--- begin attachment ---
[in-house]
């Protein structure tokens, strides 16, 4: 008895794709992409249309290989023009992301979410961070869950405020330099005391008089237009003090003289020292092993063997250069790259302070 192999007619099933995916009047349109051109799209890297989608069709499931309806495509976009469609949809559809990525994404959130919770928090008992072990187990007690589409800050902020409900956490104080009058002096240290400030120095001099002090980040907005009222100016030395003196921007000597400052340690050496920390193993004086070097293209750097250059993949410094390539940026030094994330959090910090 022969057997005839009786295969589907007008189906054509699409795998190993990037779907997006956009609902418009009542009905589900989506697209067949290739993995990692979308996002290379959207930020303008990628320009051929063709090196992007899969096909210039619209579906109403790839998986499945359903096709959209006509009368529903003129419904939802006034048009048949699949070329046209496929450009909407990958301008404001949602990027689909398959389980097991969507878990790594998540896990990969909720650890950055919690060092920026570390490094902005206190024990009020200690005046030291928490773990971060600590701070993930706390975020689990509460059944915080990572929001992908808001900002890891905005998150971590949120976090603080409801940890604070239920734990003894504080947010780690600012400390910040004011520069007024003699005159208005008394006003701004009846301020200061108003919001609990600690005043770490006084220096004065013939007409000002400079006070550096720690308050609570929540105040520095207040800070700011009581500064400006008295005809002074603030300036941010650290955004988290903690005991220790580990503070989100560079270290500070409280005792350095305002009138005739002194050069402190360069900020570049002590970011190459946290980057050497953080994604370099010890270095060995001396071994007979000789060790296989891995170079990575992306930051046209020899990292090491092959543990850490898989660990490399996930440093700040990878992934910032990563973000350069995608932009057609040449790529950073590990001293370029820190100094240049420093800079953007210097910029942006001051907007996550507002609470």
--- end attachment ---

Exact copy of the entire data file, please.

[in-house]
């Protein structure tokens, strides 16, 4: 008895794709992409249309290989023009992301979410961070869950405020330099005391008089237009003090003289020292092993063997250069790259302070 192999007619099933995916009047349109051109799209890297989608069709499931309806495509976009469609949809559809990525994404959130919770928090008992072990187990007690589409800050902020409900956490104080009058002096240290400030120095001099002090980040907005009222100016030395003196921007000597400052340690050496920390193993004086070097293209750097250059993949410094390539940026030094994330959090910090 022969057997005839009786295969589907007008189906054509699409795998190993990037779907997006956009609902418009009542009905589900989506697209067949290739993995990692979308996002290379959207930020303008990628320009051929063709090196992007899969096909210039619209579906109403790839998986499945359903096709959209006509009368529903003129419904939802006034048009048949699949070329046209496929450009909407990958301008404001949602990027689909398959389980097991969507878990790594998540896990990969909720650890950055919690060092920026570390490094902005206190024990009020200690005046030291928490773990971060600590701070993930706390975020689990509460059944915080990572929001992908808001900002890891905005998150971590949120976090603080409801940890604070239920734990003894504080947010780690600012400390910040004011520069007024003699005159208005008394006003701004009846301020200061108003919001609990600690005043770490006084220096004065013939007409000002400079006070550096720690308050609570929540105040520095207040800070700011009581500064400006008295005809002074603030300036941010650290955004988290903690005991220790580990503070989100560079270290500070409280005792350095305002009138005739002194050069402190360069900020570049002590970011190459946290980057050497953080994604370099010890270095060995001396071994007979000789060790296989891995170079990575992306930051046209020899990292090491092959543990850490898989660990490399996930440093700040990878992934910032990563973000350069995608932009057609040449790529950073590990001293370029820190100094240049420093800079953007210097910029942006001051907007996550507002609470």